During his recent six-month stay at the ISS, he conducted scientific research and contributed to hundreds of scientific experiments including a study of the influence of gravity on electrolytic gas evolution. 

He also conducted research for the Onco-Selectors experiment, which leverages microgravity to identify targeted cancer therapies. 

Captain Chris Cassidy while at ISS

After 196 days outside the Earth's atmosphere, on October 21, 2020, Captain Cassidy, Ivan Vagner and Anatoly Ivanishin returned to Earth, and landed safely at Dzhezkazgan in Kazakhstan at 9:00 in the morning.

Captain Cassidy was flown home via a NASA aircraft to Houston, Texas, afterwards.

Captain  Cassidy taking spacewalk to upgrade the batteries of ISS

With this recent space mission, Captain Chris Cassidy completed 10 spacewalks, placing him second, and tying with Bob Behnken, as a NASA astronaut with the most number of spacewalks. He is also the second U.S Navy SEAL to fly in space.

Captain Cassidy handed over the ISS command to Expedition 64 crew

What makes this recent space mission very special to Captain Chris Cassidy is that the International Space Station celebrates its 20th year of continuous human presence, testing technologies, conducting research, and developing the skills needed to explore farther from the Earth.

The Elite World of Astronauts 

Breaking into the elite world of NASA is a very ambitious task for any person to achieve because of its highly esteemed standard and difficult process of selection. 

One needs to have a superior skill in the field of science and aeronautics, high academic achievement from elite schools, athleticism, and physical endurance to be qualified.

And that's something incredible to fulfill. Many have tried but only few have chosen to be part of NASA. 

International Space Station 

The International Space Station is a modular laboratory and artificial satellite floating like a complex machine outside the Earth atmosphere.

It is a collaborative project of five space agencies: NASA of the United States, ESA of Europe, Roscosmos of Russia, JAXA of Japan, and CSA of Canada. 

It served as an orbital laboratory for astronauts to conduct scientific research and space observation for the improvement of life on Earth and the study of astronomy. 

It also serves as an artificial sattelite where astronauts and NASA authorities study the Earth and its behavior especially the weather. They're able to figure out movements of storm, hurricane and severe typhoon.

International Space Station in orbit 

This year, 2020, ISS celebrates its 20 years of continuous human presence and floating home for astronauts. More than 200 astronauts and cosmonauts had flown to space and lived in ISS during their space missions in the span of two decades.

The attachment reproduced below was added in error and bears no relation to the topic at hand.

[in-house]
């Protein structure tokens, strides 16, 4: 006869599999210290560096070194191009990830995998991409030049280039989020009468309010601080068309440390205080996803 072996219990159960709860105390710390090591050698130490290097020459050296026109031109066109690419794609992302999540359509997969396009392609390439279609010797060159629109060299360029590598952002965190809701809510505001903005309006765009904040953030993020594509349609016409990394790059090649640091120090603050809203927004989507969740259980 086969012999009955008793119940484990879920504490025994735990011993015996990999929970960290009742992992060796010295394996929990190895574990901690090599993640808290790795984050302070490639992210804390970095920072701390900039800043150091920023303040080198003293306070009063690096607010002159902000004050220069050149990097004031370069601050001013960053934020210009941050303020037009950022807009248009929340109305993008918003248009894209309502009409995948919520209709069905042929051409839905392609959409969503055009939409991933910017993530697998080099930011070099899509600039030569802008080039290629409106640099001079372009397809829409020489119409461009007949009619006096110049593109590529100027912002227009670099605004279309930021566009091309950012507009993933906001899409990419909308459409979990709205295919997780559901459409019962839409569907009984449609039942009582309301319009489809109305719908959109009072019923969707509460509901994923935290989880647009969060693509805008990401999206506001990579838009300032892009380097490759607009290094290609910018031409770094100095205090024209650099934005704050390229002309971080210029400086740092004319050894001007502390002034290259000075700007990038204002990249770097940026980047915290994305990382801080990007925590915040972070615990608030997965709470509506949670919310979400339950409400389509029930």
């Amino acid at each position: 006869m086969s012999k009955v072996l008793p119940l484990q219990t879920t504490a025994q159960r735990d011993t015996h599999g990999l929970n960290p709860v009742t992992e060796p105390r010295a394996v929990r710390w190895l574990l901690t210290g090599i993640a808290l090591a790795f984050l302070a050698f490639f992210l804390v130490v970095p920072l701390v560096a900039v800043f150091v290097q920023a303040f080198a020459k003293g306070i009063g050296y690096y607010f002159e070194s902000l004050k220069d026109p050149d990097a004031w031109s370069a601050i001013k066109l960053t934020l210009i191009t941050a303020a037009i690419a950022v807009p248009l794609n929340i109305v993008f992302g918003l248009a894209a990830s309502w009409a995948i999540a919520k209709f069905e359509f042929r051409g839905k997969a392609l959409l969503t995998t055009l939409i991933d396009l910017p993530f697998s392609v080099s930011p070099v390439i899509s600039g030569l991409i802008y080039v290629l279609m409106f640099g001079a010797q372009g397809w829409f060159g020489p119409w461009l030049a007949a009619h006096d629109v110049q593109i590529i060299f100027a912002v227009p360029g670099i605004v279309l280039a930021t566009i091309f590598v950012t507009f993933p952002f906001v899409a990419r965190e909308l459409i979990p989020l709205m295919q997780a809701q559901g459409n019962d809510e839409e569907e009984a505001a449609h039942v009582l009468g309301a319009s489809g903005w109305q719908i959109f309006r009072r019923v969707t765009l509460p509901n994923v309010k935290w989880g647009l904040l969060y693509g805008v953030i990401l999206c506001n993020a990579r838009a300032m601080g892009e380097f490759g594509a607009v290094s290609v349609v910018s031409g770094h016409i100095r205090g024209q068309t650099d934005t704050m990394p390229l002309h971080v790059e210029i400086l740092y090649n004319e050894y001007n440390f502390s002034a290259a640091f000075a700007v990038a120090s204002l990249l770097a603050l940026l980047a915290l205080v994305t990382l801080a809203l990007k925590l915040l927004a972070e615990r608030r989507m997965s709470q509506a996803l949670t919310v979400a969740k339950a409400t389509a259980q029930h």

Through ISS, we're able to see how people live and survive in space and in a zero gravity environment. The weightlessness and how astronauts carried their day to day life outside our planet. 

It's amazing to see them float, eat and drink stuff that roll in the air. I see them having fun. But I wonder how it really feels being out there.

Captain Cassidy giving us a glimpse how to poop in ISS. Video credit: Chris Cassidy via his IG @astro_seal

I've learned also through Captain Chris Cassidy's explanation that ISS is just like any machine that will break and explode when crew wouldn't work as one. It will disintegrate when it will hit the earth atmosphere. 

Such a complex thing in the orbit. Awe-inspiring and extraordinary. A great achievement of mankind in the field of innovation and science. I've great respect to people behind space agencies and astronauts. Great minds!

Back to Captain Cassidy

As with most U.S Navy SEALs, Captain Cassidy is very athletic and loves adventure. He likes biking, traveling, camping, skiing, running, and basketball. 

Capt. Cassidy on one of his spacewalks

I've watched all his activities through videos while at the ISS and I loved his wit and humor. He's far from a boring geek who thinks about scientific study alone. 

He cracks jokes also. He loves adventure like any regular human being. A reminder for me that indeed, astronauts are normal people.

Cassidy in a music video clip

He is also an Amateur Radio operator and once recorded a music video of "It's A Great Day To Be Alive" by Travis Tritt while at the ISS. He was playfully lip synching and had shown what life feels like in space.

He also dedicated it to the health workers fighting the dreaded COVID-19, trying to save lives. The heartwarming video accompanied a caption that said: 

"From 250 miles above the Earth, Expedition 63 is very much aware of the hard times which exist in the neighborhoods of the world rotating below. Even amid the uncertainty and difficulties of battling through these challenging times, we encourage everyone to be the best crewmates and take care of each other. Cherish the people you love".

Watch this music video of Captain Chris Cassidy